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Upper Respiratory Infection

 
CRC articles are not medical advice and should not be relied upon to diagnose any medical issue. Please see a veterinarian for any unusual behavior or medical observations.

Upper Respiratory Infections (URI) are the most common health concern for cats in shelters. You know it when you see it Ė runny nose and eyes, mouth breathing, low or no energy, lack of appetite. It is usually compared to colds in day care because it is highly contagious, especially for kittens and cats with impaired immune systems, and should be taken very seriously.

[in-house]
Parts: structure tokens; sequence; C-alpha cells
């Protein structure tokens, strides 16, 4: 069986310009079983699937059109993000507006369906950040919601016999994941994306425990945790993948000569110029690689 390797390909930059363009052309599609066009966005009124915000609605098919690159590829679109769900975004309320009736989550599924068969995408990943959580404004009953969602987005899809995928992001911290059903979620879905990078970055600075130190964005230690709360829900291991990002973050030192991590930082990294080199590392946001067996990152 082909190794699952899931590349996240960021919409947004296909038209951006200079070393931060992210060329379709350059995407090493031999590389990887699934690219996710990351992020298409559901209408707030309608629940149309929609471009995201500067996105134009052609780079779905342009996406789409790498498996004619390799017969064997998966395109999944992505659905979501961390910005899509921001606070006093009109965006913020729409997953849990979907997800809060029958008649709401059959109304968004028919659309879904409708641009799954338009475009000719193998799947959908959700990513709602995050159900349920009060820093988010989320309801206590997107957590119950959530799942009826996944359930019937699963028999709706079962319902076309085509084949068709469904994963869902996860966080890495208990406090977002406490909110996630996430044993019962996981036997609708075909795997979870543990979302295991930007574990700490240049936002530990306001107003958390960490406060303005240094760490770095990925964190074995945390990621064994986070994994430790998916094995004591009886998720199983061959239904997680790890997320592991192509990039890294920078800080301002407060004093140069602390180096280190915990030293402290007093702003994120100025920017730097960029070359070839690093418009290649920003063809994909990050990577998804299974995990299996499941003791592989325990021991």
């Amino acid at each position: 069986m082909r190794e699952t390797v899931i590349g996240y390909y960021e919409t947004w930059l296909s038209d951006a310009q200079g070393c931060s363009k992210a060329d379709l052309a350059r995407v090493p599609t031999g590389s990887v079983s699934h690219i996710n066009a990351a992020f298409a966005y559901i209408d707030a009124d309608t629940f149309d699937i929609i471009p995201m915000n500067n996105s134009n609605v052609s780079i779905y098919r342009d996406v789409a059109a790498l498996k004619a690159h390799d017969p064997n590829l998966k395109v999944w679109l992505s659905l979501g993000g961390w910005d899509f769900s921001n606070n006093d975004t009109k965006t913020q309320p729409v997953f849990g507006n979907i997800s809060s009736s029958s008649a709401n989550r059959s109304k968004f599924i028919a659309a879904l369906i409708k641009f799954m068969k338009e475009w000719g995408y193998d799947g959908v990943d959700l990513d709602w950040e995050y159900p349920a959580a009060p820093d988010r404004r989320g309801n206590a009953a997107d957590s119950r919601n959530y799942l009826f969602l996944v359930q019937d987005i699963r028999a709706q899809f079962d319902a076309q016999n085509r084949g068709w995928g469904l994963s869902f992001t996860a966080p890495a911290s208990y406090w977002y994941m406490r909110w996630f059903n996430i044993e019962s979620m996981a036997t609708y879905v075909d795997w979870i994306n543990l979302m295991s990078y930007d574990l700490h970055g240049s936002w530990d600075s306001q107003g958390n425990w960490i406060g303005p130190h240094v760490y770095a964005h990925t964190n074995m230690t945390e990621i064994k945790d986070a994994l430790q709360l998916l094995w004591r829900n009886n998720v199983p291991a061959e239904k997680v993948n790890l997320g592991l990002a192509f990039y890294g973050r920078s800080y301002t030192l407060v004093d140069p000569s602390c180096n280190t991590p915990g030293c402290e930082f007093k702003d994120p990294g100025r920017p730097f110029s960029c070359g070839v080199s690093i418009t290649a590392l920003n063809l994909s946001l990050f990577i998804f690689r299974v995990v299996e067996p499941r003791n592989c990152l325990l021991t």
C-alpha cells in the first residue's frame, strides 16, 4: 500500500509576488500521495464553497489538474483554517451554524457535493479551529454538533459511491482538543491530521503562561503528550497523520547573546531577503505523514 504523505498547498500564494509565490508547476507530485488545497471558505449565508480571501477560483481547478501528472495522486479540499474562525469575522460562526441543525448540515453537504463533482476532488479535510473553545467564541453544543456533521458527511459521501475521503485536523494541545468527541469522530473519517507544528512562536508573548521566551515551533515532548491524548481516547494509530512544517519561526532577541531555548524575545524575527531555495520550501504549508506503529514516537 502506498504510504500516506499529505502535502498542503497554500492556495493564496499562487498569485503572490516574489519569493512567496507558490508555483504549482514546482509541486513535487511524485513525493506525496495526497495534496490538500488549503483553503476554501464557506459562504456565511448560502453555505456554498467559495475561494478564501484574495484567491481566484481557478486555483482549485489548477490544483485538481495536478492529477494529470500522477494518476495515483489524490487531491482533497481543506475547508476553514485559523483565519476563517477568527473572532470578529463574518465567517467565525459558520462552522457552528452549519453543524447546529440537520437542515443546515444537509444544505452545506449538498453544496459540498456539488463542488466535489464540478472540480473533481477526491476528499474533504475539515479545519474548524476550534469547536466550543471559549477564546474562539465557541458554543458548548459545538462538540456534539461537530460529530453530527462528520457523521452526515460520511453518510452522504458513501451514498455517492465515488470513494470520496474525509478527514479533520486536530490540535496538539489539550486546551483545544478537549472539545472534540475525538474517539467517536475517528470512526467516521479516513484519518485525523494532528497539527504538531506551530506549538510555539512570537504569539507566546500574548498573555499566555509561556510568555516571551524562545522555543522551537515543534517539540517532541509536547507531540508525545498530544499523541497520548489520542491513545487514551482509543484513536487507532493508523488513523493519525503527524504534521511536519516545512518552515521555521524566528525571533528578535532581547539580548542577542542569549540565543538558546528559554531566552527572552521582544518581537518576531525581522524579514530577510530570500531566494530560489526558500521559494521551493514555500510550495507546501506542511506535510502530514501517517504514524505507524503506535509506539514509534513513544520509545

The cat will be infected with one or more of: herpes virus (rhinotracheitis) or calicivirus or chlamydia bacteria (not the same as the human STD). Often URI requires treatments of antibiotics, oral and ophthalmologic.

URI is transmitted through body fluid. The viruses, if not completely and properly cleaned, can live for 10 or more days. Cats can become carriers and shed the viruses.

There are especially virulent strains of calicivirus (VS-FCV) that can be deadly even in adult cats. The common FVRCP vaccination will help build a catís immune system, but it is not an guarantee against URI. However, with proper nutrition and no stress, cats can handle some exposure.

Links with further information:
http://en.wikipedia.org/wiki/Feline_calicivirus
http://en.wikipedia.org/wiki/Feline_herpes
http://cats.about.com/cs/healthissues/a/uris_in_cats.htm